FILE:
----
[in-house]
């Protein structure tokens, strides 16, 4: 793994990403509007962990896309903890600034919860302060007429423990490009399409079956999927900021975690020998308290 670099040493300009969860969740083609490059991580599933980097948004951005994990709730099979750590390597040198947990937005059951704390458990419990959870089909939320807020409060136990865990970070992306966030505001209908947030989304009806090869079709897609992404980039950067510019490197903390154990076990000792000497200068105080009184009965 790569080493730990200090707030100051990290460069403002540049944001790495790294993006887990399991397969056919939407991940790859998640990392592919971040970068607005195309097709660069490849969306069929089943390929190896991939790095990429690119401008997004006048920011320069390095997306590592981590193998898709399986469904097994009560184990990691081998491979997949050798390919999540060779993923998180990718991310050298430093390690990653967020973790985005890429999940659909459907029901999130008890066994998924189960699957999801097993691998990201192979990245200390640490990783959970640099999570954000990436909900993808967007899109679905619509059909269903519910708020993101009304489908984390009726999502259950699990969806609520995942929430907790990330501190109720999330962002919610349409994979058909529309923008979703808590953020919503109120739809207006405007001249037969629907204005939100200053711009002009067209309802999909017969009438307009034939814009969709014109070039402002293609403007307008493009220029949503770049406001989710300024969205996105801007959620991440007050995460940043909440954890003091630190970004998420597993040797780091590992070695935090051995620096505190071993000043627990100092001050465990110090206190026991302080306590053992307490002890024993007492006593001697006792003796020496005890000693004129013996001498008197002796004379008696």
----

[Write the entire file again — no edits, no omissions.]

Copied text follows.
[in-house]
């Protein structure tokens, strides 16, 4: 793994990403509007962990896309903890600034919860302060007429423990490009399409079956999927900021975690020998308290 670099040493300009969860969740083609490059991580599933980097948004951005994990709730099979750590390597040198947990937005059951704390458990419990959870089909939320807020409060136990865990970070992306966030505001209908947030989304009806090869079709897609992404980039950067510019490197903390154990076990000792000497200068105080009184009965 790569080493730990200090707030100051990290460069403002540049944001790495790294993006887990399991397969056919939407991940790859998640990392592919971040970068607005195309097709660069490849969306069929089943390929190896991939790095990429690119401008997004006048920011320069390095997306590592981590193998898709399986469904097994009560184990990691081998491979997949050798390919999540060779993923998180990718991310050298430093390690990653967020973790985005890429999940659909459907029901999130008890066994998924189960699957999801097993691998990201192979990245200390640490990783959970640099999570954000990436909900993808967007899109679905619509059909269903519910708020993101009304489908984390009726999502259950699990969806609520995942929430907790990330501190109720999330962002919610349409994979058909529309923008979703808590953020919503109120739809207006405007001249037969629907204005939100200053711009002009067209309802999909017969009438307009034939814009969709014109070039402002293609403007307008493009220029949503770049406001989710300024969205996105801007959620991440007050995460940043909440954890003091630190970004998420597993040797780091590992070695935090051995620096505190071993000043627990100092001050465990110090206190026991302080306590053992307490002890024993007492006593001697006792003796020496005890000693004129013996001498008197002796004379008696």